[185 NJSuper Page 327] Pemberton Township has never issued a plenary retail liquor distribution license, although it is authorized to issue three of
these licenses based upon its population. N.J.S.A. 33:1-12.14 authorizes distribution licenses to be issued by the municipality at the rate of one for each 7,500 of its population; Pemberton has a population of 29,600. On October 7, 1981 its township committee adopted a resolution authorizing the filing of applications for two such licenses. A number of applications were received. At the recommendation of the municipal solicitor the township then introduced an ordinance authorizing the issuance of licenses and filing fees. The notice advertising the ordinance for final consideration was proper in all respects except that it referred to the date of the final hearing as "Wednesday, December 21, 1981." The meeting was to be held on December 21, but that date fell on a Monday, not a Wednesday. The same newspaper in which the advertisement appeared contained a second notice, not in statutory form, which called attention to the meeting and contained a correct, unambiguous date. That paper also carried a news story referring to the correct date. On December 15, 1981 a second legal notice was advertised which was in all respects correct. The governing body adopted the ordinance on December 21, 1981.
On December 28, 1981 the township committee adopted two resolutions. The first authorized the issuance of a license to Hadfield Enterprises subject to three conditions: (1) the obtaining of necessary permits from all regulatory authorities; (2) payment of all charges due the Township of Pemberton and (3) completion of required building construction within eight months.*fn1 The second resolution amended the October 7, 1981 resolution authorizing the license applications, by adding a paragraph fixing license fees for plenary retain distribution licenses at $2,000 a year, the statutory maximum.
Plaintiff Richard Gober is the holder of a plenary retail liquor consumption license in Pemberton Township under which he operates the Pig 'N Whistle Liquor Lounge. He and his wife, also a plaintiff, are residents of the township. They seek a declaratory judgment as to the validity of the licensing proceedings, claiming the ordinance and resolutions are ineffective as a matter of law.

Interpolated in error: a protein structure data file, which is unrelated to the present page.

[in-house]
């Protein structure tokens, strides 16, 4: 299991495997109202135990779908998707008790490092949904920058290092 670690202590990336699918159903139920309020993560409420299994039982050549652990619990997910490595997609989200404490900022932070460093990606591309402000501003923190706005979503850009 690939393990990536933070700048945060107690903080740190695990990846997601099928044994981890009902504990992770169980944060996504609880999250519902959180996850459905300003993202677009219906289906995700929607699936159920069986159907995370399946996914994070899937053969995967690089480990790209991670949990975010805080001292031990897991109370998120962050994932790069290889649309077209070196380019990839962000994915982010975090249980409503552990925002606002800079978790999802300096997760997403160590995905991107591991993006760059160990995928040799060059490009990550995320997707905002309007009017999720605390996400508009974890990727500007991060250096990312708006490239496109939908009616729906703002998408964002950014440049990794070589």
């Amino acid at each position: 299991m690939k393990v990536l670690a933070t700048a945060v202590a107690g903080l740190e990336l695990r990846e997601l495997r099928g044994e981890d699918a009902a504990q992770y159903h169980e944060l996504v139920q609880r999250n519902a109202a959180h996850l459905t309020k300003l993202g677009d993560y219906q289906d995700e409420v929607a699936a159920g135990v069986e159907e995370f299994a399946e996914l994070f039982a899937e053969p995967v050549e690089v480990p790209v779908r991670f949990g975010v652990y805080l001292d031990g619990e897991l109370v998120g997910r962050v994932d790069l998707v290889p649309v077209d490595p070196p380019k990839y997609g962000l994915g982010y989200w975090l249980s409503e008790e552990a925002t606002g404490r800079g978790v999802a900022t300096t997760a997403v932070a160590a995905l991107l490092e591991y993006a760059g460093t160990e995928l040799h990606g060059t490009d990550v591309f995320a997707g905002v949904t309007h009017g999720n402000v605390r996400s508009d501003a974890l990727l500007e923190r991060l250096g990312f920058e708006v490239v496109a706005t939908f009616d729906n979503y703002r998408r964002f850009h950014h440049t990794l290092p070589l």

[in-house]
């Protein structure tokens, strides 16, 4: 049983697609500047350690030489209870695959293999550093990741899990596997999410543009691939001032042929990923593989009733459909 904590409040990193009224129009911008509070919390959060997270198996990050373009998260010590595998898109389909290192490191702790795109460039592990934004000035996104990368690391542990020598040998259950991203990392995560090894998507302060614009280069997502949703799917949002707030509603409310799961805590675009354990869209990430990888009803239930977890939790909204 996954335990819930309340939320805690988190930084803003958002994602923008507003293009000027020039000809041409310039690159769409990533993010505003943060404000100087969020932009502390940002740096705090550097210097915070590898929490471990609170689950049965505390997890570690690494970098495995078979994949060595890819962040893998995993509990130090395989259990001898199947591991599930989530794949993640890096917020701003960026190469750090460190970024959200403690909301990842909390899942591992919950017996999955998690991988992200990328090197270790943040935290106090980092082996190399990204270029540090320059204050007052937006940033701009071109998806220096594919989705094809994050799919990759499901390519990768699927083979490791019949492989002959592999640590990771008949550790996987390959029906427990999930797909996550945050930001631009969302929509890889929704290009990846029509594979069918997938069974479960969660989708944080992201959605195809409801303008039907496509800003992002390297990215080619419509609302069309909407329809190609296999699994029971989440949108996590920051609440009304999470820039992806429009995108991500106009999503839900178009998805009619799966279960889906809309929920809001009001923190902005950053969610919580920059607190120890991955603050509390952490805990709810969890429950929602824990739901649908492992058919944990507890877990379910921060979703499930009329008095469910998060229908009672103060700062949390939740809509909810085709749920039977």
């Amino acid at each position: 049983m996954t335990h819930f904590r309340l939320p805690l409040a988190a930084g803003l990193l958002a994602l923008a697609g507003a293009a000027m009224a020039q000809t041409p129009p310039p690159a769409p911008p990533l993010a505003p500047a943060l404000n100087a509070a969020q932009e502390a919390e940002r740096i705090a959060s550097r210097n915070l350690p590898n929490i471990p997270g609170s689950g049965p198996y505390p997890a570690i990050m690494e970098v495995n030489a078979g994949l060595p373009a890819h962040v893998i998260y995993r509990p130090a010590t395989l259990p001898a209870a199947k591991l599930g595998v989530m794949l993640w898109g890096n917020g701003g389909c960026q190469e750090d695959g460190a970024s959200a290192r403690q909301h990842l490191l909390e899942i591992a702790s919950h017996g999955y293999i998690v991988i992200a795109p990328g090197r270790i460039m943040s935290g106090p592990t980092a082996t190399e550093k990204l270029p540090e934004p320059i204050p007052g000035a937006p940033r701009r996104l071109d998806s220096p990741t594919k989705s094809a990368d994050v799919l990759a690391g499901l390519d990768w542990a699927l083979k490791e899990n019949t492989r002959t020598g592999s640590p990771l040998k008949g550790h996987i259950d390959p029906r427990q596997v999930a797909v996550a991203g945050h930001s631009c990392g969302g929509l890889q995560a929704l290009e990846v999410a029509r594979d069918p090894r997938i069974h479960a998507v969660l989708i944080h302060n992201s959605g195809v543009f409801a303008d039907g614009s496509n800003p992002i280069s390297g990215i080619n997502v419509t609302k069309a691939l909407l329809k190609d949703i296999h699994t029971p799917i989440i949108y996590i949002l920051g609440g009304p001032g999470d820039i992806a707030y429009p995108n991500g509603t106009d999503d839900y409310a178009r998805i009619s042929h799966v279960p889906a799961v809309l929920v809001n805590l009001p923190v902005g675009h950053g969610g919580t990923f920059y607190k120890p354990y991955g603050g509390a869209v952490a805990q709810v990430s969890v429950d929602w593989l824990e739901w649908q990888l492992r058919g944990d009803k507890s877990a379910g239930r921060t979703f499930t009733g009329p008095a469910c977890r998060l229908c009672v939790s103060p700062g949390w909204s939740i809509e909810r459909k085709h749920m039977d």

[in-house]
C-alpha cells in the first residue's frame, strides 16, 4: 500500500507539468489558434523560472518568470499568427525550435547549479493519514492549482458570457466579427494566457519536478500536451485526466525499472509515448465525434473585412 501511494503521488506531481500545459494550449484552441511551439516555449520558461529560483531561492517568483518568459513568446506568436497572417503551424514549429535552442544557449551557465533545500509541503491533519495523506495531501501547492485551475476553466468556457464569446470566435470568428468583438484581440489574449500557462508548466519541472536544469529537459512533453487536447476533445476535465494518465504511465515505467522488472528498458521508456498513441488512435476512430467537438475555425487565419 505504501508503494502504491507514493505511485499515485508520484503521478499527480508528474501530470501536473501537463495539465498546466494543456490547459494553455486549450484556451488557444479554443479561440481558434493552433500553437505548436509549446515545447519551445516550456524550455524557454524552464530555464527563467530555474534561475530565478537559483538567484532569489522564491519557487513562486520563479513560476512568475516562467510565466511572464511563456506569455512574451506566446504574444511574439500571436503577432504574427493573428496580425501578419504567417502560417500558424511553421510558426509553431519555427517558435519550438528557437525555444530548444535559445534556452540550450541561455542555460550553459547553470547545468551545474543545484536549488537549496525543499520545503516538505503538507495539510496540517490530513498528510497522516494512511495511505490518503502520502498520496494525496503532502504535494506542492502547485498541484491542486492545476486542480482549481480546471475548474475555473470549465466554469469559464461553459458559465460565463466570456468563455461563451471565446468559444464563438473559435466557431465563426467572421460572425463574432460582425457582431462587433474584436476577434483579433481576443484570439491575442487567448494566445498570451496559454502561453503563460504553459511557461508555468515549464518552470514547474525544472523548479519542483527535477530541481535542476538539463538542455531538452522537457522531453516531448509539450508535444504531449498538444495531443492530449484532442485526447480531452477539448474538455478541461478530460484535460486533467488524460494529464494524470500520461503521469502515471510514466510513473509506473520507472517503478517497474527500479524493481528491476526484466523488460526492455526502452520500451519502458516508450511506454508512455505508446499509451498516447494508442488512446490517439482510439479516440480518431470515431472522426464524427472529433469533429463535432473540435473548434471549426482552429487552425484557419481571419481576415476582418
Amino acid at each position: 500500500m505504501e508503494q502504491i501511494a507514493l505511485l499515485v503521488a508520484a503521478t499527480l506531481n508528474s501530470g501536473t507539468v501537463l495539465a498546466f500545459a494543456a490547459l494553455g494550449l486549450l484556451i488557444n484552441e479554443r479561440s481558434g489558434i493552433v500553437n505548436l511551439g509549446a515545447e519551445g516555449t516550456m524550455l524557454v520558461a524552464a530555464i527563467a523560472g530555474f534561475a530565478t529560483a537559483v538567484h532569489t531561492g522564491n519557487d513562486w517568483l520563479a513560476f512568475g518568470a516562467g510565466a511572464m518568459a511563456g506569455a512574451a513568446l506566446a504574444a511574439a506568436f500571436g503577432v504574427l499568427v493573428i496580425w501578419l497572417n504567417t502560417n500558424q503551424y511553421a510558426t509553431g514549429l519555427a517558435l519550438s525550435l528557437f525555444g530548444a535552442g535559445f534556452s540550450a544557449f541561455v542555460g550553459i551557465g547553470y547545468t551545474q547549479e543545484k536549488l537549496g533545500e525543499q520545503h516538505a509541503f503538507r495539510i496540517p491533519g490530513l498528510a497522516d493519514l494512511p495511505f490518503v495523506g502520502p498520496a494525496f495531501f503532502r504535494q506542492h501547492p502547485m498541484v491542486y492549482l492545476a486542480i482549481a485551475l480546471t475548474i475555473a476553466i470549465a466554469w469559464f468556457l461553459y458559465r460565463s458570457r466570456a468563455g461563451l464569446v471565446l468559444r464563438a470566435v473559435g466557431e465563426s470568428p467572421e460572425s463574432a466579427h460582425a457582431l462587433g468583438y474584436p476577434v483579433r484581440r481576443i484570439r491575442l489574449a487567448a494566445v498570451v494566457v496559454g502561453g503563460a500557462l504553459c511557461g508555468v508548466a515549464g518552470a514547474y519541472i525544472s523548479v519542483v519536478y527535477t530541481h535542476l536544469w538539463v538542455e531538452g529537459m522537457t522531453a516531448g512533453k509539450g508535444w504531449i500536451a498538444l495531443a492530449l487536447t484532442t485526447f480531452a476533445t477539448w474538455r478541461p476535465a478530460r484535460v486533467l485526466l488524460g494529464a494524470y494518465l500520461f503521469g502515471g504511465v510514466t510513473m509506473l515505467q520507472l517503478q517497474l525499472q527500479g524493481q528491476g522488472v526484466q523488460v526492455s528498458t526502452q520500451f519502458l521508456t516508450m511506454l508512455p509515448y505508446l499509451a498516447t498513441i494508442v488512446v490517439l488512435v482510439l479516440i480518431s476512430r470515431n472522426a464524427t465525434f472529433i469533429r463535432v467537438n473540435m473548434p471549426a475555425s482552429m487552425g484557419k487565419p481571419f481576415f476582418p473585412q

Hadfield Enterprises has intervened as a necessary party defendant. It seeks declaratory relief determining the legality of the proceedings, taking a position opposite to that of plaintiffs. It also seeks an order directing defendant township committee, which changed its composition on January 1, 1982, to take any action necessary to complete the issuance of the license awarded to it by the 1981 committee. There are no factual disputes. This opinion disposes of all issues in response to the order to show cause.
A. The Validity of the Ordinance
N.J.S.A. 40:49-2 a provides:
Every ordinance . . . shall be published at least once . . . together with a notice of the introduction thereof and the time and place when and where it will be further considered . . . the first [publication] shall be at least 1 week prior to the time fixed for further consideration for final passage.
This statute must be construed strictly. Masnick v. Cedar Grove, 99 N.J. Super. 436 (Law Div.1968). Notice of the proposed adoption of municipal legislation is of public importance and a significant legislative concern. That concern is emphasized by the adoption of the "Sunshine Law," N.J.S.A. 10:4-6 et seq., which insists upon notice of public meetings. The notice which was advertised on December 14, 1981 was misleading; a reader could not determine whether the licensing ordinance was to be considered on a Wednesday of some undesignated date or on December 21, a Monday. Consequently, it did not conform to the statute and the attempted adoption of the ordinance was not effective.
It is suggested that the one-week publication requirement of the statute is to be interpreted as ...